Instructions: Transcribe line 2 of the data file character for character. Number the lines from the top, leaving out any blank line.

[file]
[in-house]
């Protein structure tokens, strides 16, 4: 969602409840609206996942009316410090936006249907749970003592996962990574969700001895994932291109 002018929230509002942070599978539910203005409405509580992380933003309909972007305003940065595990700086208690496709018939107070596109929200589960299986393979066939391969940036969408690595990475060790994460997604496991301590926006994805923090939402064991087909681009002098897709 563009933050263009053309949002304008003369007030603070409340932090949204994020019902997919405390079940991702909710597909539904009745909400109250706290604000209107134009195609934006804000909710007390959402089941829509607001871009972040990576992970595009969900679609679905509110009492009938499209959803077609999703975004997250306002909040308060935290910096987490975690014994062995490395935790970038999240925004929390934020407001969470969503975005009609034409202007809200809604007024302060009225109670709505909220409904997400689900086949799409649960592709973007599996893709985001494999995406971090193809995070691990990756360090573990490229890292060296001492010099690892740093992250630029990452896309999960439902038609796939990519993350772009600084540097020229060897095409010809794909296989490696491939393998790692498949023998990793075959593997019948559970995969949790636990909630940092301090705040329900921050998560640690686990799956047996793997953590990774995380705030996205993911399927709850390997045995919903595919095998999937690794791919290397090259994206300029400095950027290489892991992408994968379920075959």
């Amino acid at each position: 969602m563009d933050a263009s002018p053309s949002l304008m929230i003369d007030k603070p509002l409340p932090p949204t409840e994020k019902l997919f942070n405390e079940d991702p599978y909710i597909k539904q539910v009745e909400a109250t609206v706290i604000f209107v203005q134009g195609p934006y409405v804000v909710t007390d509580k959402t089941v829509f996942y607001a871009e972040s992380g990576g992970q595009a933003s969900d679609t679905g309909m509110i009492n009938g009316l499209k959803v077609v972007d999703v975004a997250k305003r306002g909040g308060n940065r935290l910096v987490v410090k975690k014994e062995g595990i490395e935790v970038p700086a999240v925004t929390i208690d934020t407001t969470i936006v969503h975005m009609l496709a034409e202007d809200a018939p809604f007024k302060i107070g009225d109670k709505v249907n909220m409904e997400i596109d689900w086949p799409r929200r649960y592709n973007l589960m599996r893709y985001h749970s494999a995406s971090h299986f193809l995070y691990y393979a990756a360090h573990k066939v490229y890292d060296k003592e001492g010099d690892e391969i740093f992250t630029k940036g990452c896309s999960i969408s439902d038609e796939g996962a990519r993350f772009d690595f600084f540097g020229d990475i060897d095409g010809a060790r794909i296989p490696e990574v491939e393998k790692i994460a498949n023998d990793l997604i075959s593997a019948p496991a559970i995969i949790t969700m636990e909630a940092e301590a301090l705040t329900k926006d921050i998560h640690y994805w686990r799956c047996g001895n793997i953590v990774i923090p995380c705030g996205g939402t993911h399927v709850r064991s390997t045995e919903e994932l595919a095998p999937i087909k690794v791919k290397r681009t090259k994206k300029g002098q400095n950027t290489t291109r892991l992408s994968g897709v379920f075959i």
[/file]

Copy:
């Protein structure tokens, strides 16, 4: 969602409840609206996942009316410090936006249907749970003592996962990574969700001895994932291109 002018929230509002942070599978539910203005409405509580992380933003309909972007305003940065595990700086208690496709018939107070596109929200589960299986393979066939391969940036969408690595990475060790994460997604496991301590926006994805923090939402064991087909681009002098897709 563009933050263009053309949002304008003369007030603070409340932090949204994020019902997919405390079940991702909710597909539904009745909400109250706290604000209107134009195609934006804000909710007390959402089941829509607001871009972040990576992970595009969900679609679905509110009492009938499209959803077609999703975004997250306002909040308060935290910096987490975690014994062995490395935790970038999240925004929390934020407001969470969503975005009609034409202007809200809604007024302060009225109670709505909220409904997400689900086949799409649960592709973007599996893709985001494999995406971090193809995070691990990756360090573990490229890292060296001492010099690892740093992250630029990452896309999960439902038609796939990519993350772009600084540097020229060897095409010809794909296989490696491939393998790692498949023998990793075959593997019948559970995969949790636990909630940092301090705040329900921050998560640690686990799956047996793997953590990774995380705030996205993911399927709850390997045995919903595919095998999937690794791919290397090259994206300029400095950027290489892991992408994968379920075959």